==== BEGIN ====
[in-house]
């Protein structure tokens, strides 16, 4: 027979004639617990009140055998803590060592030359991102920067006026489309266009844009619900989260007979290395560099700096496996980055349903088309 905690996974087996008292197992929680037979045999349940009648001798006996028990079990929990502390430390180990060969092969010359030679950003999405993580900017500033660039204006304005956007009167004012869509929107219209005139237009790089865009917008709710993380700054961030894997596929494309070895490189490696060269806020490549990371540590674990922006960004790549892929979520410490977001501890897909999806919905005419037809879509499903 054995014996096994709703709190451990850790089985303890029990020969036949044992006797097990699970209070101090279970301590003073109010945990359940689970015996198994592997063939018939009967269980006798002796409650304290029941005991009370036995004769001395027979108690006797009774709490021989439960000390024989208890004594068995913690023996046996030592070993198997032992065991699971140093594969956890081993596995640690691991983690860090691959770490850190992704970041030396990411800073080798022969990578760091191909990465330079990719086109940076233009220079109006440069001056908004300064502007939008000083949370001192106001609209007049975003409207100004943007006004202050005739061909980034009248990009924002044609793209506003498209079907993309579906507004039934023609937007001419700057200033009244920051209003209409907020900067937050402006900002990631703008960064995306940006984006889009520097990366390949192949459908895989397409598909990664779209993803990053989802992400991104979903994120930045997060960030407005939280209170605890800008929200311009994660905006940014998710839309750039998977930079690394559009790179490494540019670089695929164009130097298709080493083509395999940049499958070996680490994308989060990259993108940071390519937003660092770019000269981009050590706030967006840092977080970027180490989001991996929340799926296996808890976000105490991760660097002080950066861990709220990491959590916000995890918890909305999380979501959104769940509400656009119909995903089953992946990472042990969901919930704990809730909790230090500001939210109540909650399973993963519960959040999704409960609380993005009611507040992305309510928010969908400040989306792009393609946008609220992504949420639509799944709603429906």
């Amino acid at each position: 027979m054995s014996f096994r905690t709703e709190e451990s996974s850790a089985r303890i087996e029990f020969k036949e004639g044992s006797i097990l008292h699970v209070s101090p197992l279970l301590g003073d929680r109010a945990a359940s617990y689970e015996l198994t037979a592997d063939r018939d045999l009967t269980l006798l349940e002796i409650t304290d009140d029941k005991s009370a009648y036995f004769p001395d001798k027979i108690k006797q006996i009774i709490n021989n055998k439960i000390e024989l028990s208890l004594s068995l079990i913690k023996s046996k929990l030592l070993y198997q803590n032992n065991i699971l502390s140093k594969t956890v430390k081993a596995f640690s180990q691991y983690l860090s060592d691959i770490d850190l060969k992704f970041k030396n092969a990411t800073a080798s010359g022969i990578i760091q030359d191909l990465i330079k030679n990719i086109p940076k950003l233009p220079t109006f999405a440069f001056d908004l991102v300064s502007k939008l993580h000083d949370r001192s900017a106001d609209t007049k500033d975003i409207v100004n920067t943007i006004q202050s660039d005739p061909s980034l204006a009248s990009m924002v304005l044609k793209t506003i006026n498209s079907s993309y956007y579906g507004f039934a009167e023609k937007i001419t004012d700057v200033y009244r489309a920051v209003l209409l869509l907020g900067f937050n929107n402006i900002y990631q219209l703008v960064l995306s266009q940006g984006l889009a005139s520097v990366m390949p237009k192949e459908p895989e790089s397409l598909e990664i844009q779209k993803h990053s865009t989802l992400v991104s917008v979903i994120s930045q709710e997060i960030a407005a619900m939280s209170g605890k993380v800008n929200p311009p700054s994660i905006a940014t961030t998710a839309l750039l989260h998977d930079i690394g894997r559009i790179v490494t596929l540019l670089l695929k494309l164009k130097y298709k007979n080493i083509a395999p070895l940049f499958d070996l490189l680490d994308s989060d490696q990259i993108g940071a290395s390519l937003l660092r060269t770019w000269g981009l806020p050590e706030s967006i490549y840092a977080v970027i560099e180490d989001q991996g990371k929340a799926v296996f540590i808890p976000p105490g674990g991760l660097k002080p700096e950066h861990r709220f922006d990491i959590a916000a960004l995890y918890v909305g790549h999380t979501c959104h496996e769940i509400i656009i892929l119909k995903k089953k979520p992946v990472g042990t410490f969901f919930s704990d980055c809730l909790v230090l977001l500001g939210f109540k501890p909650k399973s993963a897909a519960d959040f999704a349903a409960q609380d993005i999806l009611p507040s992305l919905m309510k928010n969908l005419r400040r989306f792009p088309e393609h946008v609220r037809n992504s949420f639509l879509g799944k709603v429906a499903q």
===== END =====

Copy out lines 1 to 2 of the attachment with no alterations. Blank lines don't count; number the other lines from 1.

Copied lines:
[in-house]
């Protein structure tokens, strides 16, 4: 027979004639617990009140055998803590060592030359991102920067006026489309266009844009619900989260007979290395560099700096496996980055349903088309 905690996974087996008292197992929680037979045999349940009648001798006996028990079990929990502390430390180990060969092969010359030679950003999405993580900017500033660039204006304005956007009167004012869509929107219209005139237009790089865009917008709710993380700054961030894997596929494309070895490189490696060269806020490549990371540590674990922006960004790549892929979520410490977001501890897909999806919905005419037809879509499903 054995014996096994709703709190451990850790089985303890029990020969036949044992006797097990699970209070101090279970301590003073109010945990359940689970015996198994592997063939018939009967269980006798002796409650304290029941005991009370036995004769001395027979108690006797009774709490021989439960000390024989208890004594068995913690023996046996030592070993198997032992065991699971140093594969956890081993596995640690691991983690860090691959770490850190992704970041030396990411800073080798022969990578760091191909990465330079990719086109940076233009220079109006440069001056908004300064502007939008000083949370001192106001609209007049975003409207100004943007006004202050005739061909980034009248990009924002044609793209506003498209079907993309579906507004039934023609937007001419700057200033009244920051209003209409907020900067937050402006900002990631703008960064995306940006984006889009520097990366390949192949459908895989397409598909990664779209993803990053989802992400991104979903994120930045997060960030407005939280209170605890800008929200311009994660905006940014998710839309750039998977930079690394559009790179490494540019670089695929164009130097298709080493083509395999940049499958070996680490994308989060990259993108940071390519937003660092770019000269981009050590706030967006840092977080970027180490989001991996929340799926296996808890976000105490991760660097002080950066861990709220990491959590916000995890918890909305999380979501959104769940509400656009119909995903089953992946990472042990969901919930704990809730909790230090500001939210109540909650399973993963519960959040999704409960609380993005009611507040992305309510928010969908400040989306792009393609946008609220992504949420639509799944709603429906």